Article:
Fundaciõn, Colombia - Tiny shoes and charred toys are still strewn along the road in Fundacion, Colombia, two days after a tragic bus fire claimed the lives of 33 children.
Sorrow and disbelief have overwhelmed inhabitants of this small northern Colombian town, as have anger and a yearning for justice.
“We want answers,” said Humberto Castro, inconsolable after losing four grandchildren in the tragedy.
“What they were transporting, it wasn't pigs. It wasn't livestock. They were babies,” Castro said.
The accident in this town of some 80,000 people occurred midday Sunday, as about 50 children between the ages of three and 12 were being driven home after Pentecostal church event.
When their rickety bus stalled, witnesses said the driver exited the vehicle with a petrol cannister in hand, leaving his young charges onboard.
In the torrid weather, and with the bus engine still running, the driver attempted to refuel the vehicle.
The gasoline somehow ignited, converting the vehicle into a giant fireball. Most of its young passengers, trapped inside, were burned alive.
The panicked, screaming children had no way to escape, and most lost their lives.
“One of my granddaughters was able to use her little foot to kick in the window and save one of her brothers,” Castro said.
The girl tried to rescue her other siblings, but “it was too late, they were already burned up,” he said.
Residents of Fundacion had tried to assist firefighters put out the blaze, but there was little to be done.
“We couldn't do anything but hold our heads and watch the children burn,” said Jose Guette, 48, who said he had tried in vain to put out the blaze with a fire extinguisher.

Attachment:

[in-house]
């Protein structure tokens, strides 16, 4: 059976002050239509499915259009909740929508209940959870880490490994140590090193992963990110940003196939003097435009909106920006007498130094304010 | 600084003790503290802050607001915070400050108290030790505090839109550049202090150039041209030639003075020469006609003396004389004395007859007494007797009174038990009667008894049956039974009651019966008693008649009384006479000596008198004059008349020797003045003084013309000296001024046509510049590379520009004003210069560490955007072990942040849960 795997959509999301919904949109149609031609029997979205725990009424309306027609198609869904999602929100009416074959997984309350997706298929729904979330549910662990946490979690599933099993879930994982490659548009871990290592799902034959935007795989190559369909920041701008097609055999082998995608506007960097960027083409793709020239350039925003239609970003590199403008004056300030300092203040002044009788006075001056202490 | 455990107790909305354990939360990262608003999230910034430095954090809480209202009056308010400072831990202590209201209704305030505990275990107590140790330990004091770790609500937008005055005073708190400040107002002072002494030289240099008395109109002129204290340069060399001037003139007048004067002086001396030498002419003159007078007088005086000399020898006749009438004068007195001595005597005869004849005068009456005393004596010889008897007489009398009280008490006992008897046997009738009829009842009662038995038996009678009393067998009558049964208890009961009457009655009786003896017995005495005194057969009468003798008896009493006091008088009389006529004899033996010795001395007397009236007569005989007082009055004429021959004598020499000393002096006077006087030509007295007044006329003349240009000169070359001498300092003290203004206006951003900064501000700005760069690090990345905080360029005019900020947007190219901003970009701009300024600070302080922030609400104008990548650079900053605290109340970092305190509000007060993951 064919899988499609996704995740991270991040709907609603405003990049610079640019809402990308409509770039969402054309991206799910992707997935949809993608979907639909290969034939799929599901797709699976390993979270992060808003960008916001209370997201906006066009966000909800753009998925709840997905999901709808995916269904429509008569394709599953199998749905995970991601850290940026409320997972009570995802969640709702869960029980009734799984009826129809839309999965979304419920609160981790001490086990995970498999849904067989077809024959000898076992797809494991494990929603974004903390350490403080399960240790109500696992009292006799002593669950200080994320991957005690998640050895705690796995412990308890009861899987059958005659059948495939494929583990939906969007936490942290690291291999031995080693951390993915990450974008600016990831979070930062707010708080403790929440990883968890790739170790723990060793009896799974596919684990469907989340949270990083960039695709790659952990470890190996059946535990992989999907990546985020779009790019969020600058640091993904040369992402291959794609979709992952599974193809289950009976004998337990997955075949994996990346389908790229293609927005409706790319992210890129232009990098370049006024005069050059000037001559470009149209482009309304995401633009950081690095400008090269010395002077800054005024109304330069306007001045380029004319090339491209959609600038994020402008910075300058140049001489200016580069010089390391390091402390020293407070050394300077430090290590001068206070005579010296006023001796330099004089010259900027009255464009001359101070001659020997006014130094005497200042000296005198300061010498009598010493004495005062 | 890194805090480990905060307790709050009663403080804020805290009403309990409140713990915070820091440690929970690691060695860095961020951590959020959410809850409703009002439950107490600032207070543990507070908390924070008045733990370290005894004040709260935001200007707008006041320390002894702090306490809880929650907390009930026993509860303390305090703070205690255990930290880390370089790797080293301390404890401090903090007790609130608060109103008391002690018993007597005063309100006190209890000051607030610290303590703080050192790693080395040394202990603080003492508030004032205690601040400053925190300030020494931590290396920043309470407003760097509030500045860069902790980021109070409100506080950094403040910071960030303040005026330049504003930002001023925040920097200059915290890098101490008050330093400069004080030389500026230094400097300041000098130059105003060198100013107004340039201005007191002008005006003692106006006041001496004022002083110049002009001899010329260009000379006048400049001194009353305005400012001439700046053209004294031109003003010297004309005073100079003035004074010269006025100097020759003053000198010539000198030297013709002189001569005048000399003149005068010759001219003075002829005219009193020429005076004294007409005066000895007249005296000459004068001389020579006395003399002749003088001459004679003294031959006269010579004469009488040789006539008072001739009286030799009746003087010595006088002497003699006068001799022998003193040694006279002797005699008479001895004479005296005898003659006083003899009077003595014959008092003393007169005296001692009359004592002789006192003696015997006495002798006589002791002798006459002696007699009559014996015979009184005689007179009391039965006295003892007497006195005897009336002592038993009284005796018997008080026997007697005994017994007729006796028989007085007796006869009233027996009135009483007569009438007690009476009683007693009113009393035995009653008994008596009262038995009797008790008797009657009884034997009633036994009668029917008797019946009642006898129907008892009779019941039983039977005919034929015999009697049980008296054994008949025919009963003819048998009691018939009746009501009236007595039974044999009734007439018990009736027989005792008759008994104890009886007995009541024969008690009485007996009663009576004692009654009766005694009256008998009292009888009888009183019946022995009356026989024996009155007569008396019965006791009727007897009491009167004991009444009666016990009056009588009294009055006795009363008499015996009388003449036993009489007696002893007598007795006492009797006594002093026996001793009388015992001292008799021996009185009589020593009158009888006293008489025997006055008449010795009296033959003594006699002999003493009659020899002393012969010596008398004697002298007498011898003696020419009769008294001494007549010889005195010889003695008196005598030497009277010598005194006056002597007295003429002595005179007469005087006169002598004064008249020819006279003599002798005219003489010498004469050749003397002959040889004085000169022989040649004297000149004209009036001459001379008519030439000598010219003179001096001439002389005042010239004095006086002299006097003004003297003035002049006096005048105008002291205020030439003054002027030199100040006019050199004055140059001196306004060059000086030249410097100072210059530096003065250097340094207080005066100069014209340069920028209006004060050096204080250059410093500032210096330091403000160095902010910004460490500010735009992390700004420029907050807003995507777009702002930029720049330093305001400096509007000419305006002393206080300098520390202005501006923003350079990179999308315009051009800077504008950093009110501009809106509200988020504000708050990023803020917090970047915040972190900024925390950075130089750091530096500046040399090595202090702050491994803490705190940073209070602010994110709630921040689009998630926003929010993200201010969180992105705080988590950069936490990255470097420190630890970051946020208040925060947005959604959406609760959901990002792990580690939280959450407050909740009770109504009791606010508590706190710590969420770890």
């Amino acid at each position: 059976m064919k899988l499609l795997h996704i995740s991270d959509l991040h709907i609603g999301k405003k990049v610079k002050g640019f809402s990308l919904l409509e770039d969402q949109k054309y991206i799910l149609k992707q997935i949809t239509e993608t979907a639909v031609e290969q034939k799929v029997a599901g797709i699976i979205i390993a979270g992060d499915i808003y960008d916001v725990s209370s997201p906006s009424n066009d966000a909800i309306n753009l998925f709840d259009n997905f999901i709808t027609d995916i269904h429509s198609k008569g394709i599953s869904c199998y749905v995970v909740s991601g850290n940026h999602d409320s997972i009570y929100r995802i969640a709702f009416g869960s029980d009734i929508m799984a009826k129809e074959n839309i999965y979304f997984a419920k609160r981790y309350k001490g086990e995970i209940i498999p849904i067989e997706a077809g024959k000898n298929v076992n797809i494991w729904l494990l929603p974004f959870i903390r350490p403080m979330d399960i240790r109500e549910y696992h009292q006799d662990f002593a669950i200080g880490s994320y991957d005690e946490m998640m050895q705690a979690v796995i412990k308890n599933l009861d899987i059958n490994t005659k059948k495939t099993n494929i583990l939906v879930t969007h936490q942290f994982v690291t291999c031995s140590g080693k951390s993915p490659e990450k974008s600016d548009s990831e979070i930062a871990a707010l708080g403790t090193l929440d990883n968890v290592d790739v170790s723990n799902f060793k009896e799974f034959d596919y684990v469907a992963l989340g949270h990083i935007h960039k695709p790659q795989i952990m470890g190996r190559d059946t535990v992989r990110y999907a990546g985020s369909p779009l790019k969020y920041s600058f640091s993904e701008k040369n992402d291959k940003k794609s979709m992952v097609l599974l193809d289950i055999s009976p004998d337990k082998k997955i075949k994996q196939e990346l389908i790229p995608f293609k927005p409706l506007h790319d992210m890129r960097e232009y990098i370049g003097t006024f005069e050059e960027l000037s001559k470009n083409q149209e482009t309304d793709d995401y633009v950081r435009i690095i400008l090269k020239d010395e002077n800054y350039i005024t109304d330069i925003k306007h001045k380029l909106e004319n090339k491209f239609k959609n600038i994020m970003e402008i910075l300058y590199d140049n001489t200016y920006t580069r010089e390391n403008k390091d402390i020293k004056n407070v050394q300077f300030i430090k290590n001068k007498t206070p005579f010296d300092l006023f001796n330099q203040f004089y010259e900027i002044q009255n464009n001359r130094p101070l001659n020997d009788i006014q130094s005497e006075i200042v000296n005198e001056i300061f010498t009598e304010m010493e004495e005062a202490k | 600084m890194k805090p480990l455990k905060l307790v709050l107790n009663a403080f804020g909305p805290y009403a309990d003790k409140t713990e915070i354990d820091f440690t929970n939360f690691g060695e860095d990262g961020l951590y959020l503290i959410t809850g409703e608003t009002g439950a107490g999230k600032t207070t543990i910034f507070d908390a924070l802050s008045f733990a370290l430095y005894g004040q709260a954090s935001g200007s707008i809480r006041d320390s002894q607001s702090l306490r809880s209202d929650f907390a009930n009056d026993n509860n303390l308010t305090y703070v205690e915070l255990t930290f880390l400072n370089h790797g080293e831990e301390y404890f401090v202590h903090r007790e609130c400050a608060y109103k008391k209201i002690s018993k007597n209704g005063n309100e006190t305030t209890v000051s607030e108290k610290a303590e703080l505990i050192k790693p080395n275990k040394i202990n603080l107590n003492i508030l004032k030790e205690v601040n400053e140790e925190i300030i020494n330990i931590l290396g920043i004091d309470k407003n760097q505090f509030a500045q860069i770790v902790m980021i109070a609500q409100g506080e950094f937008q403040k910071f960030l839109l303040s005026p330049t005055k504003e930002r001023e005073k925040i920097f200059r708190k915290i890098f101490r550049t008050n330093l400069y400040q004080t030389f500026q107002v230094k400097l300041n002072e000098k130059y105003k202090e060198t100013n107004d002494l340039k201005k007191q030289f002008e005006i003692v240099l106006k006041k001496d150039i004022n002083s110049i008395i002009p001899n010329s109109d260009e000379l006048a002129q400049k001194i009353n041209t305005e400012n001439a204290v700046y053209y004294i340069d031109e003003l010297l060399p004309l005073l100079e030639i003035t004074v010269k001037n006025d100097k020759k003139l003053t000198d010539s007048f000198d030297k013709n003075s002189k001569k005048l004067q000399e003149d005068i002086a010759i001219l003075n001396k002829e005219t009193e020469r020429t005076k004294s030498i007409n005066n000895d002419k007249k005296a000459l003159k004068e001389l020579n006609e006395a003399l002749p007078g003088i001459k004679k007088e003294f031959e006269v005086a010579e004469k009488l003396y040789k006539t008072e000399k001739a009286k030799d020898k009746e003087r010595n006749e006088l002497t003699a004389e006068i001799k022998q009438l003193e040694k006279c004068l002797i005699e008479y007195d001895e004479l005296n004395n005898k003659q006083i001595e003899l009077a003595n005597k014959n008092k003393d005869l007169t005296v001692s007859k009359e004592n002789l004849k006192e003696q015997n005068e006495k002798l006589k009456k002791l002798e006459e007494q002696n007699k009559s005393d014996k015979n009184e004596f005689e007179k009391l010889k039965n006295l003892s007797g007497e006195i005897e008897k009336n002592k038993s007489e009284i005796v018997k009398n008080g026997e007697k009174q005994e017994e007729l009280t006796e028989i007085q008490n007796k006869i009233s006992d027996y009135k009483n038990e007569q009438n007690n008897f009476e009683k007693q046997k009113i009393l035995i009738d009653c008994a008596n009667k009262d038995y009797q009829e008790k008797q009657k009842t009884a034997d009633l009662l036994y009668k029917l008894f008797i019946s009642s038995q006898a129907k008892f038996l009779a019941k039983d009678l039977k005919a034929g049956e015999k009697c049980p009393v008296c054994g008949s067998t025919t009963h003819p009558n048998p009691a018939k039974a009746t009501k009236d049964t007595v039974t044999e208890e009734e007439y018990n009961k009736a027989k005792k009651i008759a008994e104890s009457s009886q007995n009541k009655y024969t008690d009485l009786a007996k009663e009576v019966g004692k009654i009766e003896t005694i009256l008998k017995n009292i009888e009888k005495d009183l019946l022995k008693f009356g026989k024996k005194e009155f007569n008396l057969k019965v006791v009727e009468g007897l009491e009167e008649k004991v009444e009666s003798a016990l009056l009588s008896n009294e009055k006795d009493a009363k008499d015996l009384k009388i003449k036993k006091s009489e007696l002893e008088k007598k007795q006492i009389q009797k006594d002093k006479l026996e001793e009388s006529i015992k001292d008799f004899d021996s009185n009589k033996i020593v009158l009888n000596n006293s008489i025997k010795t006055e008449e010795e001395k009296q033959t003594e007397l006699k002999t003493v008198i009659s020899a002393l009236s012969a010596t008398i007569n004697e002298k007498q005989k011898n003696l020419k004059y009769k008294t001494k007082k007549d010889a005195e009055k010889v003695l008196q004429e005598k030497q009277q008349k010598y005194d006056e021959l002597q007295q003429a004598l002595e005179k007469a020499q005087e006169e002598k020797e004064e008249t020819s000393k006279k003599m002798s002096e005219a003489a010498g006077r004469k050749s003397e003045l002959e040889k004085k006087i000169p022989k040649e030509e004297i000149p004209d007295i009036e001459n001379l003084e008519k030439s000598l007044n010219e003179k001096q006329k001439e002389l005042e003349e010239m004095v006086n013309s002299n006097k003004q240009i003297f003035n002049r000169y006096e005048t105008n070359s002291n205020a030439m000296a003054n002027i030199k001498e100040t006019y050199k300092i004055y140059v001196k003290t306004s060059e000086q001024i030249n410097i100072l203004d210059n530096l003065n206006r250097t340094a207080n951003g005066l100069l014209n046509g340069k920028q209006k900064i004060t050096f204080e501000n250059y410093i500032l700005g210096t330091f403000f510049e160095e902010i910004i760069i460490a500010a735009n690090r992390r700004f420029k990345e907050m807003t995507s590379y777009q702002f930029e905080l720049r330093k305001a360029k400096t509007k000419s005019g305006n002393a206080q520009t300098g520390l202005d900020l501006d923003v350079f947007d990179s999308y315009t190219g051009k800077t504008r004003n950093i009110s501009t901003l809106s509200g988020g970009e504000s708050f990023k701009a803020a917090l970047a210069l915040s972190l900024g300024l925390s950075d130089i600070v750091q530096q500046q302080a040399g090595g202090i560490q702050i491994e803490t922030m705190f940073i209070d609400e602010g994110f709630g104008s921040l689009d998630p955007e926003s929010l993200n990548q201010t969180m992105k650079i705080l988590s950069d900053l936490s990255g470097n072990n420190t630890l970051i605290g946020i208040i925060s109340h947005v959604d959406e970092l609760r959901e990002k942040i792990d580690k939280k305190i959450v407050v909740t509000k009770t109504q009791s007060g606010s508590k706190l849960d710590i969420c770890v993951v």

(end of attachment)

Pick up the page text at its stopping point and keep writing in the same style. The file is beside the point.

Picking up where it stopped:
Officials said 13 children remained in the hospital, on Tuesday, most with second- and third-degree burns.
The tragedy occurred exactly one week before President Juan Manuel Santos, who visited the scene Sunday, stands for reelection in a May 25 election.
After the disaster, he ordered flags flown at half staff and has declared three days of mourning for the young victims.
Santos also has ordered a nationwide crackdown aimed at keeping unsafe vehicles off the road.
The disaster highlights the lamentable state of road safety in Colombia, where regulation and enforcement are spotty at best.
The bus in Sunday's disaster lost its operating permit in 2012, and had a catalogue of violations and irregularities, including no operational emergency exits.
The driver, meanwhile, who lost two of his own children in the disaster, had no valid license. He apparently also had used contraband gasoline to refuel the vehicle.
Officials said the man was taken into custody Sunday, as was the church leader who chartered the bus.
Residents of Fundacion said there was plenty of blame to go around, starting with, but not limited to, the driver.
“He drove around without saying anything, acting as if everything was normal,” said Jose Acosta, 21, a mechanic, as he carefully stepped among the broken glass and charred ground at the scene of the fire.
Acosta also faulted authorities who “don't do what they're supposed to do” when it comes to enforcing vehicle and road safety.
One rarely enforced regulation, said taxi driver Juana
Hernandez, is a prohibition against the transport of gasoline inside cars.
“Here in Fundacion, most people drive old cars,” said Hernandez, adding that it was not unusual for people to have a gasoline cannister inside their vehicle.
Fundacion's haunted residents, two days later, were unable to shake the grisly images of children's incinerated bodies being pulled from the bus.
“They were taken out completely burned Ä they were unrecognizable,” said Hernandez.
“Some of the children no longer had any limbs, others had their guts hanging out Ä it was really horrible,” she said.
Gina Rojas, medical coordinator at the clinic were many of the burn victims were rushed, said the facility has never had to cope with a disaster so tragic and overwhelming.
“This has caused so much pain for all of the personnel, the relatives Äeven the other patients,” who were overcome with grief, even as they were coping with their own medical emergencies, she said.
“Everyone was in tears.”